Adult Bikes With Training Wheels
Training wheels on adult bikes are helpful for those who have balance issues and those who fear they will turn over or fall off. Training wheels are also used for disabled adults who want to enjoy the thrill of riding a bicycle but are somehow impaired. Training wheels can get an adult up and moving. You may add them temporarily to a bicycle or leave them on permanently.
Permanent Training Wheels for Long-Term Use
Adults requiring long-term support for bicycling benefit from stabilizer wheels. The wheels attach to the frame of the bicycle as a permanent fixture and provide sturdiness and stability, especially when turning. The wheels are mounted on a steel frame and stand approximately 16 inches tall.
Temporary Wheels for Safe Learning
Training wheels may be mounted temporarily on the bicycle of an adult learning to ride. The wheels can be removed when you have developed a safe sense of balance. During the learning phase the training wheels provide safety by offering additional protection from falling over. Temporary stabilizer wheels sit above the level of the back wheel. Only one of the training wheels touches the ground at a time. This causes the rider to work for control of the bike's balance and to develop the stability necessary to ride without the training wheels.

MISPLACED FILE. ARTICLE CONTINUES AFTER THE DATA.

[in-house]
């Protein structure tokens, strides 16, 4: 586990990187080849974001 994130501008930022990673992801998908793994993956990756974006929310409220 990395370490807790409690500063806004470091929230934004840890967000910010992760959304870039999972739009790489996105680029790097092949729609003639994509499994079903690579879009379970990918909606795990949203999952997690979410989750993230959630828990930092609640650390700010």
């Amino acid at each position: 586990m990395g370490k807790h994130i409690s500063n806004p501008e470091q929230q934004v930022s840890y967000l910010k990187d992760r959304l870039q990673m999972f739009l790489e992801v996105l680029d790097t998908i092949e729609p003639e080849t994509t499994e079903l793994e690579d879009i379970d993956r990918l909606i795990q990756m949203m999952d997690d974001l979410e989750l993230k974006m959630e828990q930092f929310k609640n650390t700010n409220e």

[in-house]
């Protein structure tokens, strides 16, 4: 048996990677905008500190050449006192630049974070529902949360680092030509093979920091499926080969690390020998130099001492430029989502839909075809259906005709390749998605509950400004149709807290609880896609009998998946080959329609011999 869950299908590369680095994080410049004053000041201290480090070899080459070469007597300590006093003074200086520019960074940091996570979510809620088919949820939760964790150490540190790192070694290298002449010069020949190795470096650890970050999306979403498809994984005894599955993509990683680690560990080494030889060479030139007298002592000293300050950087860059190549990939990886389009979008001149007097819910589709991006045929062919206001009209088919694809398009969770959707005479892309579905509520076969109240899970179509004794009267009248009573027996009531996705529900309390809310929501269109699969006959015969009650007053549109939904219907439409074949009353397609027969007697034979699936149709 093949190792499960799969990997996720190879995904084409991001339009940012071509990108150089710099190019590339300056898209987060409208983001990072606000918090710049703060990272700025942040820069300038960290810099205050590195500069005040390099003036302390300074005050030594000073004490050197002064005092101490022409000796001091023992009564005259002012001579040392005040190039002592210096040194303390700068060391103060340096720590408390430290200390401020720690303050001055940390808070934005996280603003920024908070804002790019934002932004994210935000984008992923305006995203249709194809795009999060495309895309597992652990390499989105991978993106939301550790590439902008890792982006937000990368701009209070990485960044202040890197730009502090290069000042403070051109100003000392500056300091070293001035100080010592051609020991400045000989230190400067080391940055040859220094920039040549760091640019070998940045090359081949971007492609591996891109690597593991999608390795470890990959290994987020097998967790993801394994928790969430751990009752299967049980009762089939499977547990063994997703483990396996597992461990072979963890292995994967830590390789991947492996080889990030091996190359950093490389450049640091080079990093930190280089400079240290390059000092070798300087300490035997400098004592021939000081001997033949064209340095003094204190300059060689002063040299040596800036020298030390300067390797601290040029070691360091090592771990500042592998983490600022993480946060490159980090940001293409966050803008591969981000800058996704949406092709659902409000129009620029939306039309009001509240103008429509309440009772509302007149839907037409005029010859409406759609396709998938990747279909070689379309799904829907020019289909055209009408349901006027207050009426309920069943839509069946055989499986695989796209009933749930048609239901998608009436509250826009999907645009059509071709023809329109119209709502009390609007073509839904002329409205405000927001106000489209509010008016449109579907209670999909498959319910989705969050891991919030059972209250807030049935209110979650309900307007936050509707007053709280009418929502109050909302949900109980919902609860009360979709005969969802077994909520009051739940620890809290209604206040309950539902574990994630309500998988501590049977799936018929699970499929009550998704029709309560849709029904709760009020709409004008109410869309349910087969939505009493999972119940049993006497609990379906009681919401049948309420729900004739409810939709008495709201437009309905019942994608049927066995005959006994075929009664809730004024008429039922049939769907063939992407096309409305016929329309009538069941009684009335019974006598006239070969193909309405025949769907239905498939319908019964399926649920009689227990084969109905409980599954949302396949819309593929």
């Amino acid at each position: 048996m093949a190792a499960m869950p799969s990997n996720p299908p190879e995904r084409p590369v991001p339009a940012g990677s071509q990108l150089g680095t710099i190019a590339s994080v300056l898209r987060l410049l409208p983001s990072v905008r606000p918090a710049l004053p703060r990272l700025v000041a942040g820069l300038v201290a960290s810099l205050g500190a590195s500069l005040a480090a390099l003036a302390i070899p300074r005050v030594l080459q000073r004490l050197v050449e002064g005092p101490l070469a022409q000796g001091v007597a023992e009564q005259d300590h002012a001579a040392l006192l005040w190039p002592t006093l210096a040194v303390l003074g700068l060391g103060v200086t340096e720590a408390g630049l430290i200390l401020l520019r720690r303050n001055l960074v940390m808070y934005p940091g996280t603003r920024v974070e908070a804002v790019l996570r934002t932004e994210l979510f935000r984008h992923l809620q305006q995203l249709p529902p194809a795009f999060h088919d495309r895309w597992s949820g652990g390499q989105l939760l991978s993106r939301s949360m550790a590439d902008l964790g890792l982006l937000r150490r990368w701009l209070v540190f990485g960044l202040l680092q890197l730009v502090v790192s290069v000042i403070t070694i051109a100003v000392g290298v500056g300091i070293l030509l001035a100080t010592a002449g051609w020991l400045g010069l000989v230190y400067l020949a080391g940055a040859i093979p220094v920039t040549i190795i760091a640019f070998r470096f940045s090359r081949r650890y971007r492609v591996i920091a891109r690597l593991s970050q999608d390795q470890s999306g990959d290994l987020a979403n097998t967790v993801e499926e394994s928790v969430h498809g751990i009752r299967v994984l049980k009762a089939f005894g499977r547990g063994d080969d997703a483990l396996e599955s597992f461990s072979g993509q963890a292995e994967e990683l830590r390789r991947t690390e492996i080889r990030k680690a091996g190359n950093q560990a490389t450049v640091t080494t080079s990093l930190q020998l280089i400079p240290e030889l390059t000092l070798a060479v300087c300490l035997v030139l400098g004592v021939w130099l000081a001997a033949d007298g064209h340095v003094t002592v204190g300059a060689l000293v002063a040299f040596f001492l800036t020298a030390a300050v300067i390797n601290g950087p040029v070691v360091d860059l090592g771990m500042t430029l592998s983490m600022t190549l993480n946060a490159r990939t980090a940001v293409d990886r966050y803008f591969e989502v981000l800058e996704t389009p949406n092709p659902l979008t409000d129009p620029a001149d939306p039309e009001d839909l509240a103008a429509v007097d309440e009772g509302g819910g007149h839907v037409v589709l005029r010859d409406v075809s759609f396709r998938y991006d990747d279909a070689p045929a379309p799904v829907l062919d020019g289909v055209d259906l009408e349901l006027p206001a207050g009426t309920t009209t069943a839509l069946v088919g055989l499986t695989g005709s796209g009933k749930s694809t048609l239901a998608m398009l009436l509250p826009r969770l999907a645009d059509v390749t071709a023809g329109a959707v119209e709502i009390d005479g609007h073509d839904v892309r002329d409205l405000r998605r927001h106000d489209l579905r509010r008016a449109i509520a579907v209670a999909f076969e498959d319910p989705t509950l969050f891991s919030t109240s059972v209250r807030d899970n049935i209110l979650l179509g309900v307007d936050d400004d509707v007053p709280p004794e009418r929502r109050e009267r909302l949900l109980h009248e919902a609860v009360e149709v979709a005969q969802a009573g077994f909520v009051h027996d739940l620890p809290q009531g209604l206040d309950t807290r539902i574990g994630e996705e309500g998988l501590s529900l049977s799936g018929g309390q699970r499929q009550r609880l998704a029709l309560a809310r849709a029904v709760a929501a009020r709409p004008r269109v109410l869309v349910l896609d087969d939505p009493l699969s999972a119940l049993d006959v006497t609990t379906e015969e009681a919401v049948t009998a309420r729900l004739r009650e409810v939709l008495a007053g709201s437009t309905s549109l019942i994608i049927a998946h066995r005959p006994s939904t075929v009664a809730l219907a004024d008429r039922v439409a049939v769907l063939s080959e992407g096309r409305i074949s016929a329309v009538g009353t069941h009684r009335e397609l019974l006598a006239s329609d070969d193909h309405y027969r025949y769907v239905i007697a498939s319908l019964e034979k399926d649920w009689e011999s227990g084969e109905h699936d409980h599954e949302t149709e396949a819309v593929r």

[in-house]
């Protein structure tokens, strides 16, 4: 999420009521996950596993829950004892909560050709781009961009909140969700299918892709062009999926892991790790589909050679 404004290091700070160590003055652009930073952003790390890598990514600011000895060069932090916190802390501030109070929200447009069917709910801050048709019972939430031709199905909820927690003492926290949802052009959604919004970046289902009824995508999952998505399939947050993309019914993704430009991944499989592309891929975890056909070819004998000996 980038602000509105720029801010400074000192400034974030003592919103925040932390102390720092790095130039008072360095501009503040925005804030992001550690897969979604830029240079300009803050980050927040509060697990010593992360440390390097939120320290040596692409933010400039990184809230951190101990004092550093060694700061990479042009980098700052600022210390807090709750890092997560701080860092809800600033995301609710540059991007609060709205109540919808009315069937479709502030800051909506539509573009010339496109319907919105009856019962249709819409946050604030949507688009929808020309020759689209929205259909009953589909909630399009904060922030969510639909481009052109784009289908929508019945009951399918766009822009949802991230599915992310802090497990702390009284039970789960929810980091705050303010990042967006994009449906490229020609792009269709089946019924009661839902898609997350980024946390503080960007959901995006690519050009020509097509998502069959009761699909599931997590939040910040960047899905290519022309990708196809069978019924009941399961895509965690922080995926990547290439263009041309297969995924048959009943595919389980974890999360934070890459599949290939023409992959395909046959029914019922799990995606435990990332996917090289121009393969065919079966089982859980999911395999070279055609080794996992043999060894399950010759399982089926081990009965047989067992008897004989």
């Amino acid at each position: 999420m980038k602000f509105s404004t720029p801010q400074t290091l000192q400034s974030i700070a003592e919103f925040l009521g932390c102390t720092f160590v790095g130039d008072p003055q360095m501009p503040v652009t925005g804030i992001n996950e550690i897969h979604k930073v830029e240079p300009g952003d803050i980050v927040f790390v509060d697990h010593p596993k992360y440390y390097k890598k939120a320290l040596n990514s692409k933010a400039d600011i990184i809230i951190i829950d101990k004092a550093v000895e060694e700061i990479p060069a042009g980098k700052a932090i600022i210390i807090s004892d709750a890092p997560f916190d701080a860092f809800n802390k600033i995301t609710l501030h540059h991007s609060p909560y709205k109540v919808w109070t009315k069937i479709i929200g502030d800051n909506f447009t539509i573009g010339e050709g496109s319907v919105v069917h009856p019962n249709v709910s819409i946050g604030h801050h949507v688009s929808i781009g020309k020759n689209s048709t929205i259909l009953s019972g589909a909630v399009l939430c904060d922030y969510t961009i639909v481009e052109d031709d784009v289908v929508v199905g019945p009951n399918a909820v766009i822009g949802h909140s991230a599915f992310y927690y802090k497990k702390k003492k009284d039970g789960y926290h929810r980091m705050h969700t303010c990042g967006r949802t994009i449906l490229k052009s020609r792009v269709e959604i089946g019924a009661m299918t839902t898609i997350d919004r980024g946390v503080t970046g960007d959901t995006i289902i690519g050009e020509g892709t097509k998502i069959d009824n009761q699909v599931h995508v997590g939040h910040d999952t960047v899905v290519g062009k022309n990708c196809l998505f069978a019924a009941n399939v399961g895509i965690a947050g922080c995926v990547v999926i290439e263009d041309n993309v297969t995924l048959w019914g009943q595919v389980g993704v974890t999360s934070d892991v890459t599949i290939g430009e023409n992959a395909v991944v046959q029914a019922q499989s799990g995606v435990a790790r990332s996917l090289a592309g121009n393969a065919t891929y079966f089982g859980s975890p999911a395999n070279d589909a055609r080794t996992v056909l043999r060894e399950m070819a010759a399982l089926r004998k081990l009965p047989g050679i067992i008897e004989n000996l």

An Exercise Tool for the Impaired
Training wheels for adult bikes are helpful for people with various physical and developmental conditions. Physical therapy patients, cancer patients, stroke victims and people working through their fear of falling can enjoy a safe bicycling experience. Adults with a wide range of challenges - from cerebral palsy to severe weight issues -- may benefit from training wheels.
Stability for Advanced Terrain
Adults who require training wheels are not limited to a simple ride. Training wheels may be added to bikes designed for challenging terrain. An extreme athlete recovering from an accident or illness that has altered his equilibrium can enjoy an off-road thrill while on the path to recovery.
- Jupiterimages/Stockbyte/Getty Images